2 – Marvin Lewis – Lewis had one good year in a place where it’s impossible to win consistently. Unless he pulls a rabbit out of his hat next year, it’s hard to defend him staying around. 

1- None left after the head-coaching changes.

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Filed under Football Relativity, NFL coaches, Super Bowl

FR: Super Bowl skill positions

It’s time to start the Super Bowl previews here on Football Relativity. Per Carl’s request, we’re going to play relativity with the skill-position players in the Super Bowl. In this post, we’ll rate them in relation to the whole league. We’ll compare them to other potential playmakers (skill positions or not) in this single game next week, and that scale will be different. 
At each position, we’ll list who in the league is the 10 so that you can glimpse these players relative to the rest of the league. 10 is the best score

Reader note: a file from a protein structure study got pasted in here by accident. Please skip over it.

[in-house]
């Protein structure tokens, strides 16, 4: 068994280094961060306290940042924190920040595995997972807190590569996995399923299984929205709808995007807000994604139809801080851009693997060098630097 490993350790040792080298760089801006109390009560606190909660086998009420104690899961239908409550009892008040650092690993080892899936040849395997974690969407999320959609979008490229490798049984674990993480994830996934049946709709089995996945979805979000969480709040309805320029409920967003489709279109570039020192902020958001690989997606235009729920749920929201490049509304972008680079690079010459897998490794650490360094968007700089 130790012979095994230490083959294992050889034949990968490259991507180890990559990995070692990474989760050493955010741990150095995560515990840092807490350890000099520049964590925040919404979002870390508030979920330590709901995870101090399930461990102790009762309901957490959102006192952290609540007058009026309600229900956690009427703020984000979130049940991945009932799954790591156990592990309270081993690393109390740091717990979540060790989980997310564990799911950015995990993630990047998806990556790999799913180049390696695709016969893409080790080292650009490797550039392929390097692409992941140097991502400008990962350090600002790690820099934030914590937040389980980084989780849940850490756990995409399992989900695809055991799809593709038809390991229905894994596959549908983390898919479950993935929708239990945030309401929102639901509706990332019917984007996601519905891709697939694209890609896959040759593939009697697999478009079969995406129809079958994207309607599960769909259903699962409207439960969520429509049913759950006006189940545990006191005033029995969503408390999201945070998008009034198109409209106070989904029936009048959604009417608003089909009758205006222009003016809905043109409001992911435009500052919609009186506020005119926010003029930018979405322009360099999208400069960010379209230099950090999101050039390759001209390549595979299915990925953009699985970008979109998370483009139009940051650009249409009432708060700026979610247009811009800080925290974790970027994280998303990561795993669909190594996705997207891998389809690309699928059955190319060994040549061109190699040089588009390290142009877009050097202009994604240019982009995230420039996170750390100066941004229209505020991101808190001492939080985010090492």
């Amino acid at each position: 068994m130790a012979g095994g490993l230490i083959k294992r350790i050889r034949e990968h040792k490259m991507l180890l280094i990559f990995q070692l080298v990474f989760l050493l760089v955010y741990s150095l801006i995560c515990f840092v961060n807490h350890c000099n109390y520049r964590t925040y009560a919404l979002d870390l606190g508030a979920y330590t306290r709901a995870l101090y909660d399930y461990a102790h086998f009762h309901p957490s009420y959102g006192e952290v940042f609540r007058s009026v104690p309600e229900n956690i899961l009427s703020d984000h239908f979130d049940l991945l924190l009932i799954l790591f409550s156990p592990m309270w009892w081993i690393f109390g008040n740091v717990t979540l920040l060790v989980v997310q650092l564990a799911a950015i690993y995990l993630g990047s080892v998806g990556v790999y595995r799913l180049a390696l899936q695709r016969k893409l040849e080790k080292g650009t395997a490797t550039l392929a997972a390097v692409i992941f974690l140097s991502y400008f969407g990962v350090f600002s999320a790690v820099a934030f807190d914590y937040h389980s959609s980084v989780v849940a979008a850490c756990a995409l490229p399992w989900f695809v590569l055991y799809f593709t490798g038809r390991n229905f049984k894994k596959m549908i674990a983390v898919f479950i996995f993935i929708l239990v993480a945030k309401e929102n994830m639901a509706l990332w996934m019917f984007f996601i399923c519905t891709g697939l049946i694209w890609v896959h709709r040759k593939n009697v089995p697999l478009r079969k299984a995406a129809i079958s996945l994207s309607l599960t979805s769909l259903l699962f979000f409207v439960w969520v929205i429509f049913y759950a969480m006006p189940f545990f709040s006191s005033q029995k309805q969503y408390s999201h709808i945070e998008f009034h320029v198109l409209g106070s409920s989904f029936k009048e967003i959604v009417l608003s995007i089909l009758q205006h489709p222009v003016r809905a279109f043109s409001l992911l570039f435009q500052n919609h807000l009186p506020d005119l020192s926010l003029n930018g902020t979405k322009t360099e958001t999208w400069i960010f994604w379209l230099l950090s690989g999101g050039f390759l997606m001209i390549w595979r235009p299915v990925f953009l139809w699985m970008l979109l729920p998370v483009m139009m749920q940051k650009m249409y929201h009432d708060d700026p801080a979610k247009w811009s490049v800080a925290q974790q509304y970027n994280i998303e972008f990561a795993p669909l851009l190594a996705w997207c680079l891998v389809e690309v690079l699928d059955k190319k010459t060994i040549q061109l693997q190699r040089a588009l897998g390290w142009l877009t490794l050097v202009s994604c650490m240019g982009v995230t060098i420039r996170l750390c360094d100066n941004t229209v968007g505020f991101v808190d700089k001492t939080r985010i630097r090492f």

QB
10 = Peyton Manning (Tom Brady was also a 10 in ’07; omitted here because of injury)
7- Kurt Warner
6- Ben Roethlisberger
Comments: I’m a tough grader on quarterbacks. (I think Brees is a 9, Rivers was an 8 this year, McNabb a 7). Warner is hyperproductive and doesn’t throw interceptions. The biggest negative is that he fumbles the ball more often than most quarterbacks – only 2 this year but 7 last season. Roethlisberger is almost even with Warner, but he falls a rating below because of his poor performance in his previous Super Bowl. 
RB
10=Adrian Peterson
5 – Willie Parker
4 – Edgerrin James
3 – Tim Hightower